Hopkinton is a town located in central New Hampshire in the Merrimack Valley region of the state. It is situated in Southern Merrimack County and encompasses a total area of 45.1 square miles, 1.8 of which is water. As of the 2010 United States Census, Hopkinton was home to 5,589 people.
The area that now comprises Hopkinton was first granted in 1735 by Governor Jonathan Belcher. At the time, it was simply known as “Number 5.” The land’s original settlers hailed from Hopkinton, Massachusetts, so, upon arrival in 1736, they renamed it “New Hopkinton.” In 1765, the town was officially incorporated by Governor Benning Wentworth, and the “new” was dropped from the name. Over the years, a number of notable people have lived in Hopkinton, including former governor of New Hampshire John Lynch, U.S. Congresswoman Ann McLane Kuster and associate justice of the Supreme Court Davis Souter.
Just under 4 percent of Hopkinton’s total area is made up of water. The town includes parts of the Contoocook River and Warner River and is located within the Merrimack River watershed. Its highest point is located at Shaker Hill, where elevation reaches 923 feet above sea level. A large portion of the town is known as “Contoocook Village,” after a tribe of Pennacook Indians who once called the area hom.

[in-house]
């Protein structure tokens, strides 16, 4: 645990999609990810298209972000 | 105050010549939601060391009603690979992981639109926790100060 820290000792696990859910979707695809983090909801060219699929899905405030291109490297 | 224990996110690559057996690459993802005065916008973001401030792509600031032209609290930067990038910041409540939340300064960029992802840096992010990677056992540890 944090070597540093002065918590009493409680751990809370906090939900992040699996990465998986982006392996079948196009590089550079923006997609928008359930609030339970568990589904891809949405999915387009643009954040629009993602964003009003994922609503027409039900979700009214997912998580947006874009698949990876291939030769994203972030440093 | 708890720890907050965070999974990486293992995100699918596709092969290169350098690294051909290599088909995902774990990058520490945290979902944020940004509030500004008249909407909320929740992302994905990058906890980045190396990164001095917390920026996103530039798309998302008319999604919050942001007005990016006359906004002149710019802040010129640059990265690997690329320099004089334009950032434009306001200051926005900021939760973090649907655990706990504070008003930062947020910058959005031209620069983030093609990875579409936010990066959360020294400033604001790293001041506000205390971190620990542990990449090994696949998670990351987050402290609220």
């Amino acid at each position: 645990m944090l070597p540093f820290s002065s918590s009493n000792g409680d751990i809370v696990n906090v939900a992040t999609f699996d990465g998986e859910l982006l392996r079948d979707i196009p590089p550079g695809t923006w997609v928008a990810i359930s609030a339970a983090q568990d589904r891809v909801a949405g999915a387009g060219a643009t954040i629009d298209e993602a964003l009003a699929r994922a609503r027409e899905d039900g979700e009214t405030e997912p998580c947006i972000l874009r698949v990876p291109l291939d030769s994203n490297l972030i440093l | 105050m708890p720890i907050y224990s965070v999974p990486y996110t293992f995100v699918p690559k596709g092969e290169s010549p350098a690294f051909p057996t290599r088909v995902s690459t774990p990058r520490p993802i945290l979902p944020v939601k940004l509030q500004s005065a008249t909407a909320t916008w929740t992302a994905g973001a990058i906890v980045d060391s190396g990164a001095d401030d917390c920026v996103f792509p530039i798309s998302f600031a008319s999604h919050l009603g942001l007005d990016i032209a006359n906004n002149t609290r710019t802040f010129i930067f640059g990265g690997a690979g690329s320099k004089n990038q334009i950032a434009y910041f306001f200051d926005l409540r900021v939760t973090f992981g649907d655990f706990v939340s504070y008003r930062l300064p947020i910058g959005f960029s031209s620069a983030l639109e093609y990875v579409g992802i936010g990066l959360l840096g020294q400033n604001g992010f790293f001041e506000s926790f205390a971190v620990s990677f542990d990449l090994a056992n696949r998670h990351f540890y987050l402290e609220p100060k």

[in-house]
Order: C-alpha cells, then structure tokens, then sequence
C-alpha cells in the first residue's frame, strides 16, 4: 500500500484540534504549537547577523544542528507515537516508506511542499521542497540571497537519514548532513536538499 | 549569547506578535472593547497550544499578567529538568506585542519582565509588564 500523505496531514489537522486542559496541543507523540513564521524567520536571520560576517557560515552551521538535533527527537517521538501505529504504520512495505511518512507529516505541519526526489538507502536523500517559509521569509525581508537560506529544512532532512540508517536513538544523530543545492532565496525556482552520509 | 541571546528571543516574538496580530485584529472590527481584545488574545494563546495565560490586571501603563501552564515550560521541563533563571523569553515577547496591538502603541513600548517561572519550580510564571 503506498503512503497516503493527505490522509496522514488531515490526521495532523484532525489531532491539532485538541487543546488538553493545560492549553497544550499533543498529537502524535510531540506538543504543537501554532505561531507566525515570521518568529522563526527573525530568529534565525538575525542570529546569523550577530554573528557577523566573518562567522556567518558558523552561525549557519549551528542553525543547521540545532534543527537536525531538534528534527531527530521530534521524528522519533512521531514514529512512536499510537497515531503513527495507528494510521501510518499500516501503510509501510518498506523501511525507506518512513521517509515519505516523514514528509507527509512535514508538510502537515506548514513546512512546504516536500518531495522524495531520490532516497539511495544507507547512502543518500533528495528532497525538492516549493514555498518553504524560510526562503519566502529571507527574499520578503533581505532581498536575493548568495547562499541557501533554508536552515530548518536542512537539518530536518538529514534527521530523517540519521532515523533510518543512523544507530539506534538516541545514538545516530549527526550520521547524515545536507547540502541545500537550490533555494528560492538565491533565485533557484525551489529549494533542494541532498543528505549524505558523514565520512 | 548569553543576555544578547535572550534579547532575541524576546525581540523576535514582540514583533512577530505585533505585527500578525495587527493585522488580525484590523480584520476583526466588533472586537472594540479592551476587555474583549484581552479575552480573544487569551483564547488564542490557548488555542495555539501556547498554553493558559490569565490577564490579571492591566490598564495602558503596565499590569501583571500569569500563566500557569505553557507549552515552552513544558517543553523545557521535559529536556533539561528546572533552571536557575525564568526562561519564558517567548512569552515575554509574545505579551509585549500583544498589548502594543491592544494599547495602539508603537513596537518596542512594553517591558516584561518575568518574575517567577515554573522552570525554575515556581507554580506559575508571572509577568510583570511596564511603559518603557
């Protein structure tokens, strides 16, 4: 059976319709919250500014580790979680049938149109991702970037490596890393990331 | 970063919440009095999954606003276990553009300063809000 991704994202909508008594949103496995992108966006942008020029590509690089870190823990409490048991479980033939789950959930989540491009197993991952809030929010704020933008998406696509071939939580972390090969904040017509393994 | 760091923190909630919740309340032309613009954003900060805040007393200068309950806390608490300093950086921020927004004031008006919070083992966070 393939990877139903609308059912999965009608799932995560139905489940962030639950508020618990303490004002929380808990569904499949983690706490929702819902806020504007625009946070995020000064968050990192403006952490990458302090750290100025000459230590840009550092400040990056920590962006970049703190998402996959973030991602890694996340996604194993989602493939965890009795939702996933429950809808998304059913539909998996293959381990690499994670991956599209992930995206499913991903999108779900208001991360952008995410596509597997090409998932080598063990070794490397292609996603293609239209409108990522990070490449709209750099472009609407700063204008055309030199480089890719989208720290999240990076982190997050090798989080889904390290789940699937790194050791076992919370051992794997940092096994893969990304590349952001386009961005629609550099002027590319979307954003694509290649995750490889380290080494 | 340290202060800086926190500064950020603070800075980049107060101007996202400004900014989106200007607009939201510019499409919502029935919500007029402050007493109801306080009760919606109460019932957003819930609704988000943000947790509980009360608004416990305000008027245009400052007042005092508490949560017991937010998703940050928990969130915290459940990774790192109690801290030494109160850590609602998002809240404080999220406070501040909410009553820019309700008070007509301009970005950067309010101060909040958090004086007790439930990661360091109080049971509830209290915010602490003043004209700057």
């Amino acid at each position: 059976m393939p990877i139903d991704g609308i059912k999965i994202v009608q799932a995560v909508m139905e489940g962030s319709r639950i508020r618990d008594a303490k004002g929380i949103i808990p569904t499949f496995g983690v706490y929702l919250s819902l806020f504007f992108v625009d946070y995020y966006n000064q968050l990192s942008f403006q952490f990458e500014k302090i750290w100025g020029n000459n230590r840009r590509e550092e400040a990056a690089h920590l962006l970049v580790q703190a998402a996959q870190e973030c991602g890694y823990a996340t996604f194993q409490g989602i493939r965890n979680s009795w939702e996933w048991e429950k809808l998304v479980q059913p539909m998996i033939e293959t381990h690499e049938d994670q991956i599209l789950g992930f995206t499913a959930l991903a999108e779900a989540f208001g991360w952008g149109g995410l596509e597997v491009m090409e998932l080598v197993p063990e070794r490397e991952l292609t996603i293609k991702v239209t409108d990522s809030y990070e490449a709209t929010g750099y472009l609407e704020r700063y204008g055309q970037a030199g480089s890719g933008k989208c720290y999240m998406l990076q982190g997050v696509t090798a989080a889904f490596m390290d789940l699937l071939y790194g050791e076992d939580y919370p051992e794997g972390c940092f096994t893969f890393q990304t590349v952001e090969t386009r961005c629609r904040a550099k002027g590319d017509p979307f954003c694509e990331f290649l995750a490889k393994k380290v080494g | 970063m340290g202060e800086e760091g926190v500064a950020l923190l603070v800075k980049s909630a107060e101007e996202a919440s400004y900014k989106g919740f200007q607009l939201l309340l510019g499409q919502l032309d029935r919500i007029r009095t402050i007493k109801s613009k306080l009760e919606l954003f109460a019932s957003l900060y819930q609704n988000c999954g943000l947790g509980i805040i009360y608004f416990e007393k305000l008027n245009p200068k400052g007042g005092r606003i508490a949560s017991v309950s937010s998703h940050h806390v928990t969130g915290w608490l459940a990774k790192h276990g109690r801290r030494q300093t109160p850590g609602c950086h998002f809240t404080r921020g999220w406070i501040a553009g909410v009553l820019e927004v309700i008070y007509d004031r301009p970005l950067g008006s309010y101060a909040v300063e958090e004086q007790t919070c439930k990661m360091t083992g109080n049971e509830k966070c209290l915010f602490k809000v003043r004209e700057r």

Hopkinton is governed by an elected Board of Selectmen. The town boasts a full-time police department, fire department and emergency medical services. Children in the area attend schools in the Hopkinton School District. For recreation and entertainment, residents can take advantages of the town’s parks, golf courses, museums, tennis courts, youth sports leagues and organizations, campgrounds, fishing and hunting areas, boating marinas and local beaches. Hopkinton is also home to the Little Nature Museum, the New Hampshire Antiquarian Society and the Contoocook Depot, and it hosts the annual Hopkinton State Fair during Labor Day weekend.